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It's enough to annotate test class with @RunWith(Parameterized.class) and @ContextConfiguration, use @Autowired for dependency injection and use TestContextManager in constructor for initialization, e.g.:

@RunWith(Parameterized.class)
@ContextConfiguration(classes = TestConfig.class)
public class MyTest {

    @Autowired
    private DataSource dataSource;

    private final int param;

    @Parameterized.Parameters
    public static List<Object[]> params() {
        return Arrays.asList(new Object[][]{
            {1},
            {2},
        });
    }

    public MyTest(int p) {
        this.param = p;
        new TestContextManager(getClass()).prepareTestInstance(this);
    }

    @Test
    public void testSomething() {
       …
    }
}
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As a heads up, remember you can't use injected beans (dataSource in this example) as a parameter source. @Parameterized.Parameters method needs to be static. – Michał Minicki Apr 21 '15 at 20:38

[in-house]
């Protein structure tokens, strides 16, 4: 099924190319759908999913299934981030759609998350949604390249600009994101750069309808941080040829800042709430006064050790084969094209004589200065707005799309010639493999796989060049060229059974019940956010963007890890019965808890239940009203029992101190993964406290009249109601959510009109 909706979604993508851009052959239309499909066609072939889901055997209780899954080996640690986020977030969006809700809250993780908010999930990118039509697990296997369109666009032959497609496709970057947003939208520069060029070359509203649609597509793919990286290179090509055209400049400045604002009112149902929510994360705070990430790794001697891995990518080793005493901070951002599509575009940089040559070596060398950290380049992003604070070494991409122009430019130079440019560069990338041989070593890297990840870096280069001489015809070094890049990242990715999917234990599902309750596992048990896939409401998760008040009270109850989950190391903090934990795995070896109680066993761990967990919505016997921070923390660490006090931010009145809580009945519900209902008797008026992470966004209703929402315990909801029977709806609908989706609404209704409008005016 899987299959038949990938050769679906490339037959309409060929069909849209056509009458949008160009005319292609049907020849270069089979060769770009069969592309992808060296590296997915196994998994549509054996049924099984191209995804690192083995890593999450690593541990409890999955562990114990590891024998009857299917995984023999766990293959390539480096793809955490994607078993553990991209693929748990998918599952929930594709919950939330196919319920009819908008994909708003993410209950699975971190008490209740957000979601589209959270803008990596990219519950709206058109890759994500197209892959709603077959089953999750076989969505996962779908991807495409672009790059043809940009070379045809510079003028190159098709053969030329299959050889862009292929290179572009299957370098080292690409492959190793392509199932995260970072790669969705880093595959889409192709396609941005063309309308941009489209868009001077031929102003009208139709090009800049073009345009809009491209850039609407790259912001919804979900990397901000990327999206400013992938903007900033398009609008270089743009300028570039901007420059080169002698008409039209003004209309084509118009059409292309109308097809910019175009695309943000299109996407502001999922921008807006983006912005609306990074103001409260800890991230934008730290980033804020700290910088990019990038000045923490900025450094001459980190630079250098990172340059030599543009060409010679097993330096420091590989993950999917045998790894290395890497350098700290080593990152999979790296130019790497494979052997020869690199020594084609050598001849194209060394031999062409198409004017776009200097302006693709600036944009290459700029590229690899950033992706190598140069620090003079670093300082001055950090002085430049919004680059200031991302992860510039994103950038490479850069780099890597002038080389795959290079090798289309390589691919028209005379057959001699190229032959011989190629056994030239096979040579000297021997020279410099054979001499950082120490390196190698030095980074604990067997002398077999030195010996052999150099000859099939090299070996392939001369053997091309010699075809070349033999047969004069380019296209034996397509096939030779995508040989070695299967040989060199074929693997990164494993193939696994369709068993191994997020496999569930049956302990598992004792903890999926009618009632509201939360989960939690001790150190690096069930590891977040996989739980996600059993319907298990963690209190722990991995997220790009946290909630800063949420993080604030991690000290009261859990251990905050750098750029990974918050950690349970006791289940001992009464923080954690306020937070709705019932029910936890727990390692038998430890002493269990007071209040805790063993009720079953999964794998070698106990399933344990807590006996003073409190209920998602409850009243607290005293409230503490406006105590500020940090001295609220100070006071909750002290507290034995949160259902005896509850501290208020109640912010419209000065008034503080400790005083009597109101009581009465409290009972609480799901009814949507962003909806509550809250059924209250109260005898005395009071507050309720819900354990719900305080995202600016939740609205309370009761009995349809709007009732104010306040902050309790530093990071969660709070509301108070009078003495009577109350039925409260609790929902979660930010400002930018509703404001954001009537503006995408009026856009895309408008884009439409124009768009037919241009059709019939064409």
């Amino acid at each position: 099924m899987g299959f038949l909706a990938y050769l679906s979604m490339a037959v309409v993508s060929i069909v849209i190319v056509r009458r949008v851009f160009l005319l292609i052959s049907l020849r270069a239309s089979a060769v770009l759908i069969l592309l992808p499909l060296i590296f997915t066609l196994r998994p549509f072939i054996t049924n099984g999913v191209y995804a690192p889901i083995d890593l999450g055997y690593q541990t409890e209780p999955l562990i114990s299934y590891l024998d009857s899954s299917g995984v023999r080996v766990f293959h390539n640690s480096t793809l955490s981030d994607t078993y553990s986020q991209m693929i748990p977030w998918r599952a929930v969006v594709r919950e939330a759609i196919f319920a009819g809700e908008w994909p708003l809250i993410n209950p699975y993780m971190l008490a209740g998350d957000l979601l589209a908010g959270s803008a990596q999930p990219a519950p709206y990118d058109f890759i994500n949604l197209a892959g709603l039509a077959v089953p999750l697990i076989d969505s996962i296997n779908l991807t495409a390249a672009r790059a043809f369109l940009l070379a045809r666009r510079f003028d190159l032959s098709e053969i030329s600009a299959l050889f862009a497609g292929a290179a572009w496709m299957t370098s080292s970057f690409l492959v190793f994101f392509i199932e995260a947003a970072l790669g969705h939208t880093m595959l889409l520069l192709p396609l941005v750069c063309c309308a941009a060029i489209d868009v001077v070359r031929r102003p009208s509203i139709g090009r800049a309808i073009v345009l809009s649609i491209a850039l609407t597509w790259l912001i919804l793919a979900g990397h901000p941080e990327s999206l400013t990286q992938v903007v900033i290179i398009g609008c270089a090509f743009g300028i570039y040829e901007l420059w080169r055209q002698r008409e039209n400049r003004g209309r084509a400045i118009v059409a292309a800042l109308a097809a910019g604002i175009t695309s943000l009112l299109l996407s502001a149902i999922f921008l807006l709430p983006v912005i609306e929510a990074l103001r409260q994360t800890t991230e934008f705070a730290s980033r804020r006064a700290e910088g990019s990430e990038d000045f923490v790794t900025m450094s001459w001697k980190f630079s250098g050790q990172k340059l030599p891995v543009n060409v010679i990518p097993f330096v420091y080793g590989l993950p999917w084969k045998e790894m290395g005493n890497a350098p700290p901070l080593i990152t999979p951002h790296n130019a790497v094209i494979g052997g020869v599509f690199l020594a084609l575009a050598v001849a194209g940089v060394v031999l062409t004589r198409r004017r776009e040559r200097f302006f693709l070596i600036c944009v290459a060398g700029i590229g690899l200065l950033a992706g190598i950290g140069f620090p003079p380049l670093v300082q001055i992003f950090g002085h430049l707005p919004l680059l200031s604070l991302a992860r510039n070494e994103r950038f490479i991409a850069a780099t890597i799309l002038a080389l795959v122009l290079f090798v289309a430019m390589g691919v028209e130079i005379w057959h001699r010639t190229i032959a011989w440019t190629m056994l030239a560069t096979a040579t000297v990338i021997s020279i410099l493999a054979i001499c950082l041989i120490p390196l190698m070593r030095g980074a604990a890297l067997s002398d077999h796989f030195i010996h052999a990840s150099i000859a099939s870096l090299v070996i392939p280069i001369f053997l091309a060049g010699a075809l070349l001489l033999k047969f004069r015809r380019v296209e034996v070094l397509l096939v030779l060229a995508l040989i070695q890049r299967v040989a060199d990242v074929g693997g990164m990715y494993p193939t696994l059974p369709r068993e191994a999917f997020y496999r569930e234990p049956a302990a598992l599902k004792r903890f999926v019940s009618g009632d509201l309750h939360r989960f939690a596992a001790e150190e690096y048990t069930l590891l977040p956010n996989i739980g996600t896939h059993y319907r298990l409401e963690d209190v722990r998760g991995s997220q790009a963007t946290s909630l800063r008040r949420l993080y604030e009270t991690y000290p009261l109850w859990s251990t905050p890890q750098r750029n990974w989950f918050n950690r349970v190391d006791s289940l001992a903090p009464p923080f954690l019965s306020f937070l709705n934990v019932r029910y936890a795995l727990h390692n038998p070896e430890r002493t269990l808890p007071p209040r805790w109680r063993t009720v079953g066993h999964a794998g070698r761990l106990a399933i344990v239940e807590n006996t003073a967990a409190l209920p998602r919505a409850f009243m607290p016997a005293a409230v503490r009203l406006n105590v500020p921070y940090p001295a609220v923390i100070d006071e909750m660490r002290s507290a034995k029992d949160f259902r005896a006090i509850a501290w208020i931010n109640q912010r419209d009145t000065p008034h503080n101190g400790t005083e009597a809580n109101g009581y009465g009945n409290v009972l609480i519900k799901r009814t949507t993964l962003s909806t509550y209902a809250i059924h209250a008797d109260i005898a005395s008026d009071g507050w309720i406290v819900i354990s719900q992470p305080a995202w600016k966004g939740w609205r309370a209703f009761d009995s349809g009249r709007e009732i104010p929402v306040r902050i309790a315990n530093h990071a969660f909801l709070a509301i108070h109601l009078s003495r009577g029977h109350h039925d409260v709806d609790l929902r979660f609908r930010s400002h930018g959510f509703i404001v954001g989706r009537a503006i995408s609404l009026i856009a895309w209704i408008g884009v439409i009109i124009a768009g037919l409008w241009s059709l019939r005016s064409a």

For someone reading this late 2015 or later, Spring 4.2 has, in addition to SpringJUnit4ClassRunner added SpringClassRule and SpringMethodRule which leverage the support for Spring TestContext Framework.

This means first class support for any Runner like MockitoJUnitRunner or Parameterized:

@RunWith(Parameterized.class)
public class FibonacciTest {
    @ClassRule public static final SpringClassRule SCR = new SpringClassRule();
    @Rule public final SpringMethodRule springMethodRule = new SpringMethodRule();

    long input;
    long output;

    public FibonacciTest(long input, long output) { this.input = input; ...} 

    @Test
    public void testFibonacci() {
        Assert.assertEquals(output, fibonacci(input));
    }

    public List<Long[]> params() {
        return Arrays.asList(new Long[][] { {0, 0}, {1, 1} });
    }
}
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Remember that Spring inject using @Autowired, but also with setter. So instead of using @Autowired, use the setter:

private static String directory;

public void setDirectory(String directory) {
    this.directory = directory;
}

public static String getDirectory() {
     return directory;
}